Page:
Google Nexus One review

Another HTC Android phone, but this one's direct from the search giant

The definitive Google Nexus One review
The definitive Google Nexus One review

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Google has made some dramatic improvements to the camera features in Android, and the Nexus One takes full advantage of them with its 5MP camera. For starters, shots just looked clean and clear, matching the results of an entry-level digital cam.

The Motorola Milestone, being a heavier and more rugged device, might work better for photography as you can keep the device steady during a photo. The Nexus One is lighter and thinner, so it is a bit harder to get a firm grasp on the phone for a photo. Having said that, pictures were not fuzzy or distorted.

The Nexus One offers some interesting new camera features. Like the Nokia N95 and Nokia N97, you can set white balance either as automated or by lighting conditions - such as sunlight or indoors.

There is a zoom, and the flash can be set for automatic. Oddly, the camera stopped working after using the phone for a few hours. We rebooted the phone and the camera app started working again just fine.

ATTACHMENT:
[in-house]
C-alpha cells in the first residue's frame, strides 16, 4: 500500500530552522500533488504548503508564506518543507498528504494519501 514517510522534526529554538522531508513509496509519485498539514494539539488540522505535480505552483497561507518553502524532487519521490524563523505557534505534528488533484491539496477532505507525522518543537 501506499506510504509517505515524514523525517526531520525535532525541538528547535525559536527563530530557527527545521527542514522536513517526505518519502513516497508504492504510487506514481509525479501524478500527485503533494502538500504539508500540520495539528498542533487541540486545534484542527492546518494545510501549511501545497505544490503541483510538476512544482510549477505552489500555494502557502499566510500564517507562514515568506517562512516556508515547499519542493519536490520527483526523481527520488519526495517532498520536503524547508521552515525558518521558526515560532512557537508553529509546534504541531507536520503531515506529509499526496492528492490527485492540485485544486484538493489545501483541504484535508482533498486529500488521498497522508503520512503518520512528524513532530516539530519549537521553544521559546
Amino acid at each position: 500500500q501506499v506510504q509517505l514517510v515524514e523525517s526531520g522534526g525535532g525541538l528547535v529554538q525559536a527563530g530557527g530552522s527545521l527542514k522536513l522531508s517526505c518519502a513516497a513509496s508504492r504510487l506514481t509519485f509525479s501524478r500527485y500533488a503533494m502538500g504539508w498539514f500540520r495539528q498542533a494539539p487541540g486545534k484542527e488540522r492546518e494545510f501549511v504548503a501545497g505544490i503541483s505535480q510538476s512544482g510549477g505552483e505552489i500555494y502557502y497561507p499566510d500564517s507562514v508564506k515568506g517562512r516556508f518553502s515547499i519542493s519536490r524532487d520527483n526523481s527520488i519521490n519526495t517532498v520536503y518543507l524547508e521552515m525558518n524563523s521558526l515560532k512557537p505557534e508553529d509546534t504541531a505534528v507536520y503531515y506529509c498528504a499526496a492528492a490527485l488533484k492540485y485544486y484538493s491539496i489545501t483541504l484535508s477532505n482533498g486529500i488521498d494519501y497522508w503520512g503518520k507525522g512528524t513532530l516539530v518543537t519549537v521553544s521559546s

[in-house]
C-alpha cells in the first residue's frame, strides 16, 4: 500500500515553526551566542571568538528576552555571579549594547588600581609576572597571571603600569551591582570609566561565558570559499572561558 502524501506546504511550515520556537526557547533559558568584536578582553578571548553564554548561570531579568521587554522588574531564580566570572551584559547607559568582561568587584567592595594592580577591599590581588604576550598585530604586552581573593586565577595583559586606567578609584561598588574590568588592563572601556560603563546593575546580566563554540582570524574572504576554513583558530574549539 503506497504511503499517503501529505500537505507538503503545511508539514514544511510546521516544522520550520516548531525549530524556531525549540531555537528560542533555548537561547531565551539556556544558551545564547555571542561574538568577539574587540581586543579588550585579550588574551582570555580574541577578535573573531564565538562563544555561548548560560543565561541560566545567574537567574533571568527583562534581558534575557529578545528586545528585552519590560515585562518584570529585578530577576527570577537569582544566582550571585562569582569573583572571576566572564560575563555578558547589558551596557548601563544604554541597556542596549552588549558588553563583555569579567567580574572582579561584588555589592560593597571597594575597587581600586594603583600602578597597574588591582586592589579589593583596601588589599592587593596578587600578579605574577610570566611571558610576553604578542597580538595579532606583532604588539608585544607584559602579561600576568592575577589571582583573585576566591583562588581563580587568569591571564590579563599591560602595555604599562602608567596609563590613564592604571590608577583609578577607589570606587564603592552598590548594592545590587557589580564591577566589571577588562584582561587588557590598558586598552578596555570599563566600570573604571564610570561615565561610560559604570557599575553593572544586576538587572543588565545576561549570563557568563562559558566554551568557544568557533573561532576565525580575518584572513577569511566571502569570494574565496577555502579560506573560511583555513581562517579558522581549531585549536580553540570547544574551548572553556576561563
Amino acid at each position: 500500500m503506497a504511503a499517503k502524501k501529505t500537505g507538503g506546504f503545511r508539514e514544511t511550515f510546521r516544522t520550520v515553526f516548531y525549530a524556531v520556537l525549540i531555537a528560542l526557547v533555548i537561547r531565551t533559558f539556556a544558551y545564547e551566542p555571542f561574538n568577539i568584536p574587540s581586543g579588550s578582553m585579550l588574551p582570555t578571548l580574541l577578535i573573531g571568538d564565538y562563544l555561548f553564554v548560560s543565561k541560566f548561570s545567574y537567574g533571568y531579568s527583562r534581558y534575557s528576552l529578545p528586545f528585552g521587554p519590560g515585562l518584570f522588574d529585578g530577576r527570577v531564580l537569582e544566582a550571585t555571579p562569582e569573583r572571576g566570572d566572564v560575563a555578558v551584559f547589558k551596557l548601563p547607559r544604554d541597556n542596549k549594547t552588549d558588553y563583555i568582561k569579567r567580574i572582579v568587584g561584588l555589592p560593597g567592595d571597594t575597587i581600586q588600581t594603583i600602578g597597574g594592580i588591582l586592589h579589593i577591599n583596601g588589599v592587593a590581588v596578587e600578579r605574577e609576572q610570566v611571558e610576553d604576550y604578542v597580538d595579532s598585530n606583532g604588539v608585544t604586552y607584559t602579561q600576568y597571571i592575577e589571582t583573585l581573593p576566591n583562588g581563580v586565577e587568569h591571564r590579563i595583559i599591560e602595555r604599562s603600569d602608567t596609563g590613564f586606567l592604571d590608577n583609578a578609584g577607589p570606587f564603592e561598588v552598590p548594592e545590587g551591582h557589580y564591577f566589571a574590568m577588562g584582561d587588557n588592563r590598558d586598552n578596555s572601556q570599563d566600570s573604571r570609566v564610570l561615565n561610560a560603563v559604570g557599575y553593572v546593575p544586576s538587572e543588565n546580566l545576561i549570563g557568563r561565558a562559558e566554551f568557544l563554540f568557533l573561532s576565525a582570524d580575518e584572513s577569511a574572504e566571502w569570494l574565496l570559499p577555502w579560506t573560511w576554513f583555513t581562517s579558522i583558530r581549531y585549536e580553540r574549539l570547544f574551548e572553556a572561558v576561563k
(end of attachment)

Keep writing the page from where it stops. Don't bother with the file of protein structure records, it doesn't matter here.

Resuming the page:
The camera app also lets you select a colour effect (part of the Android 2.0 upgrade), such as solarised or sepia, to add some flare to images, but it is more of a gimmicky feature you might use once or twice. Once you snap photos, you can upload them to services like Facebook or Picasa, or send by email. You can also upload videos to YouTube.

Google nexus one

PICTURE OPTIONS: Pictures on the 5-megapixel camera looked sharp and colourful, with plenty of options for white balance and zoom

Google nexus one

IN FOCUS: Close up shots on the Google Nexus One show clearly, although some detail is lost

Google nexus one

SOLARISE: This option in the camera is a nice touch, although may be a little redundant for day-to-day photography

Google nexus one

NICE CONTRAST: The Google Nexus One handles contrast well, picking out the light and detail here against the bleak background

John Brandon

John Brandon has covered gadgets and cars for the past 12 years having published over 12,000 articles and tested nearly 8,000 products. He's nothing if not prolific. Before starting his writing career, he led an Information Design practice at a large consumer electronics retailer in the US. His hobbies include deep sea exploration, complaining about the weather, and engineering a vast multiverse conspiracy.